My Favorite Monsters: Vampires
Let’s face it, most movie monsters these days suck. Sparkly vampires, shirtless werewolves, Nazi zombies…Hollywood keeps ruining our best bogey men. It wasn’t always this way, though. Back when the world was young and easily startled, the classic movie monsters were born: Dracula, the Wolf Man, Frankenstein‘s monster, and the Mummy, sans Brendan Frazer. Even the Creature from the Black Lagoon was good for a shiver…or at least a chuckle when he ran into Abbot and Costello. This October we’re dedicating a new feature to celebrating movies that got it right.
Bloodsuckers that Don’t Suck
Universal Pictures is hoping to reboot their classic monster movie franchises, and their first stop is the old classic, Dracula. So, it is only fitting we begin our tour of horror by looking at some of the best films starring the sanguinary creatures. Over the years, vampires have transitioned from hideous cadavers into regal blue bloods, from royalty to sex symbols, and from sex symbols to stylish but insubstantial heart throbs. They’ve been diluted from terrifying into stupefying. But every once in a while, a film maker gets it right, and restores some of the luster to the old fangs and cowl. Here are my favorites:
Who Got it Right?
1. Nosferatu: A Symphony of Horror (1922)
Nosferatu is an important film, not only in the realm of horror (and it remains plenty creepy despite being silent and filmed in a grainy black and white) but as film in its own right. From the German Expressionist school of directors, F. W. Murnau used shadow and light to mesmerizing effect, and deft work with wipes and dissolves created a truly supernatural feel to the action.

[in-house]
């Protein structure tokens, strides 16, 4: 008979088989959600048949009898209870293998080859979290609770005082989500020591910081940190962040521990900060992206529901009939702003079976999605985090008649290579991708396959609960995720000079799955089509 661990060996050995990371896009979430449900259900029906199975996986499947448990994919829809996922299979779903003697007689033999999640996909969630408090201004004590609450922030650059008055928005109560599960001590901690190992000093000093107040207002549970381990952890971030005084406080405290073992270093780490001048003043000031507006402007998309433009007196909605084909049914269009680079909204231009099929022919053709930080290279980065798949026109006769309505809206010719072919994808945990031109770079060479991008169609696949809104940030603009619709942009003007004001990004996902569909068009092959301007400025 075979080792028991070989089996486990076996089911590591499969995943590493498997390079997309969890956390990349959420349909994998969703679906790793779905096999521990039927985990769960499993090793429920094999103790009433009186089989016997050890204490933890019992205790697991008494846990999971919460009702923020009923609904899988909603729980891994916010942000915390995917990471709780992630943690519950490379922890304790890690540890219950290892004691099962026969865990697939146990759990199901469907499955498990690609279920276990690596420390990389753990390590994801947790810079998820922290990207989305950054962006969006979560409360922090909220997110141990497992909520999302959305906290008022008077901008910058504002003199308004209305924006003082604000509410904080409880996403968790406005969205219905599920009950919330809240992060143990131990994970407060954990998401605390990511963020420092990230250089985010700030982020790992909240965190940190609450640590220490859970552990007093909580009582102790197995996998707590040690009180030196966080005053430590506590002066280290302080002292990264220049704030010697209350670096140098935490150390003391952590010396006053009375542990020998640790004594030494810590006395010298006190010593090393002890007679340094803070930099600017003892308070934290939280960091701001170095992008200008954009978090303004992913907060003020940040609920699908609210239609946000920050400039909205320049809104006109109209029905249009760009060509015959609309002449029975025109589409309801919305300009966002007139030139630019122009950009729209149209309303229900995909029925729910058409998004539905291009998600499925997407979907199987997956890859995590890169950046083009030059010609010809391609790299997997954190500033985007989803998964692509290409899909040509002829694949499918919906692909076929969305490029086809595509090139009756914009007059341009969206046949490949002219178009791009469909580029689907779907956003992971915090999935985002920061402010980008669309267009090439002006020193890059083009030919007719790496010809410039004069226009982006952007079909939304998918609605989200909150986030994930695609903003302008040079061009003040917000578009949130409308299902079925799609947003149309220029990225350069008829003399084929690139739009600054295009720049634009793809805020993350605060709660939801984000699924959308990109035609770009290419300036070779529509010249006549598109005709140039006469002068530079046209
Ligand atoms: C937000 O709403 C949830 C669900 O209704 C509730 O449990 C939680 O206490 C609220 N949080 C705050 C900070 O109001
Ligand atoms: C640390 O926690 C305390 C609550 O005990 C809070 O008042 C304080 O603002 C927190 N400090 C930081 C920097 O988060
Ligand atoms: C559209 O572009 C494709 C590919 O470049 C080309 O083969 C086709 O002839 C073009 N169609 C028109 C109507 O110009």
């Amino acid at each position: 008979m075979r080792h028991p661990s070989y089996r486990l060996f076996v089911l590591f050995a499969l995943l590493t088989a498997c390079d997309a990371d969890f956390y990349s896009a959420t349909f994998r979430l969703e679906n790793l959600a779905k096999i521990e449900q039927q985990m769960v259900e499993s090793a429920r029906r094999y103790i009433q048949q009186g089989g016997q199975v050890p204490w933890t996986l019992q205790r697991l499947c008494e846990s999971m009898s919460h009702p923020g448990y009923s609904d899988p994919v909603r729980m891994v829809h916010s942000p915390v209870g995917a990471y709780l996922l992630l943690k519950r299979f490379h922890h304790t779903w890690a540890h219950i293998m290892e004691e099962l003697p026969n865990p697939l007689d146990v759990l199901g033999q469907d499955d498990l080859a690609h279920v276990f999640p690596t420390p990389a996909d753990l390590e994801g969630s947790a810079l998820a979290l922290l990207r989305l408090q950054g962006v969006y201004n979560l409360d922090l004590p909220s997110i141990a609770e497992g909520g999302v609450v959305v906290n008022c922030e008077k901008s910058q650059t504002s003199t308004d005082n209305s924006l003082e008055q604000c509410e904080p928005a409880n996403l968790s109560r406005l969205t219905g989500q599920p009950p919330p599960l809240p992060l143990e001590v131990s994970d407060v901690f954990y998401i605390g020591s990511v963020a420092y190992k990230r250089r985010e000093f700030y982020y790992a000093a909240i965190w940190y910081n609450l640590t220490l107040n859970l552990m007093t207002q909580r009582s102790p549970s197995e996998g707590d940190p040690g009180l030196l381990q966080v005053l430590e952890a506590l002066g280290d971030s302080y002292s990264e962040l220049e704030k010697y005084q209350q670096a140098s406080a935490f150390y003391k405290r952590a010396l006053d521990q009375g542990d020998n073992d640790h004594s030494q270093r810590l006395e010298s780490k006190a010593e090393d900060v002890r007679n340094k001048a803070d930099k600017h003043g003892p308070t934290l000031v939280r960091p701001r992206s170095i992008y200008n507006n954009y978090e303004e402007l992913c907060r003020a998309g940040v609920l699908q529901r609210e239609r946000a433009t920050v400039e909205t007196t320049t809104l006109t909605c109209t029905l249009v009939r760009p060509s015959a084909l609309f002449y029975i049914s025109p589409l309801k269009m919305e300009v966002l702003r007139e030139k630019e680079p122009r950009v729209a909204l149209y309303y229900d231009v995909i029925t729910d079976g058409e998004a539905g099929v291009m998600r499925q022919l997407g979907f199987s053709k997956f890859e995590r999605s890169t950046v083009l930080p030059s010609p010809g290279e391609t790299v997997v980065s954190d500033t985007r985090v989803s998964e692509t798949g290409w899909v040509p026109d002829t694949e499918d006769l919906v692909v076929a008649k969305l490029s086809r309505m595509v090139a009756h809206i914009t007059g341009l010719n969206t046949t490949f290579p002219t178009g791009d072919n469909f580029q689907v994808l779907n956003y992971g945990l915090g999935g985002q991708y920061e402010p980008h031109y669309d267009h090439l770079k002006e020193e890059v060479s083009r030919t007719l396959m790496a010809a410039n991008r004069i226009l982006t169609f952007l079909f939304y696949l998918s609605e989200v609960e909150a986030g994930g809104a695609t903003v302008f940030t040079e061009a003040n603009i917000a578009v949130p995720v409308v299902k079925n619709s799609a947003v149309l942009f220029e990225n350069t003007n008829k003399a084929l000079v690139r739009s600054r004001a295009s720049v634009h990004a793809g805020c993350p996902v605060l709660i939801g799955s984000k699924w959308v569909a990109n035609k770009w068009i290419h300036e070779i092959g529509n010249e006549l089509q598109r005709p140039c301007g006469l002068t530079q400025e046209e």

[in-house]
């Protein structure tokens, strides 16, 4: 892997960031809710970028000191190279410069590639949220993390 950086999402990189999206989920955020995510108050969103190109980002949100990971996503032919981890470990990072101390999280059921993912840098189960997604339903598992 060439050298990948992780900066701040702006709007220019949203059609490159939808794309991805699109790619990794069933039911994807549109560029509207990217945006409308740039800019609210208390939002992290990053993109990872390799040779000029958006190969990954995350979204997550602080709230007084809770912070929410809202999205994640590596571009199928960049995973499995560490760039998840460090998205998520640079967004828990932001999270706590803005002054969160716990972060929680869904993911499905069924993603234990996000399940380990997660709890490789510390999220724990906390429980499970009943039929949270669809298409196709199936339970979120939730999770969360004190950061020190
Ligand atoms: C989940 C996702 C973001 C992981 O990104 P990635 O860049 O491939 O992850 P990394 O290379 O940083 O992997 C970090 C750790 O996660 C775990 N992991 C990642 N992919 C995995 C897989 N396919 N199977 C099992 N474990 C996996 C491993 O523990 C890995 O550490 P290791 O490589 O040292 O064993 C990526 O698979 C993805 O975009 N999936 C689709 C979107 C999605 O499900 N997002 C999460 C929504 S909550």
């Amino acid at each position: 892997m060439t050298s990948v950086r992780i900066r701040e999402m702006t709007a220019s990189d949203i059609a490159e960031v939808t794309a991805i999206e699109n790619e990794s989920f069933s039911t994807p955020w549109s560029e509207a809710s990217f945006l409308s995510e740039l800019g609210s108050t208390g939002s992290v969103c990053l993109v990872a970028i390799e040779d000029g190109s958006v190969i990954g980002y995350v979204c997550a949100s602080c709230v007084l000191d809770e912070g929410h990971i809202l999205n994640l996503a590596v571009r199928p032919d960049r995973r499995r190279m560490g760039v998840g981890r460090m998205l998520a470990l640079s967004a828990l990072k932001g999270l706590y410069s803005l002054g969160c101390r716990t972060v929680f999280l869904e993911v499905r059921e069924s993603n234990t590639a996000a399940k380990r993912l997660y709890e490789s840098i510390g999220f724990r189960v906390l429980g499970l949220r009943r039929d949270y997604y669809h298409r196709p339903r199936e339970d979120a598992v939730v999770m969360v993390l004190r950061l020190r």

Based upon Bram Stoker’s Dracula, Murnau could not get rights to the book, and so alters the setting and names, all while staying dedicated to the mystique and tension of the original. Sued by Stoker’s estate, only one copy of the film survived a purge. Rising from the dead, the film went on to become extremely influential. One look at Max Schreck as the un-dead Count Orloff convinces any film lover that this film brings the goods when it comes to terror.
2. Bram Stoker’s Dracula (1992)
Francis Ford Coppala take on the classic vampire story injects sensuality and pathos into the tale of dread. A cautionary story of of romance followed to a bloodthirsty extreme, Coppala’s Count Dracula was a brutal and unflinching warlord in life, tempered only by his love for his wife. When she is taken from him, he makes a deal with the devil in order to remain alive and powerful until he can somehow find a new incarnation of his doomed love. This comes to pass when Dracula discovers that poor Jonathan Harker’s wife, Mena, is the very image of his lost bride. From this discovery, the familiar tale of Dracula traveling from medieval Transylvania to “modern” London proceeds.
The added characterization of Dracula gives new depth and resonance to the classic tale. Dracula becomes less of an avatar of terror and more of a very human monster…all the more chilling for his single-mindedness and drive to possess. The love story could easily become maudlin or silly (looking at you, Twilight) but for the intensity and sensuality that actor Gary Oldman brings to the Count as a handsome young noble. Coupled with the hideous, ancient wreck that the Lord displays while at home (also Oldman, in fantastic costume), Coppala manages to thread the needle and create a nuanced and terrifying creature.
3. Interview with the Vampire (1994)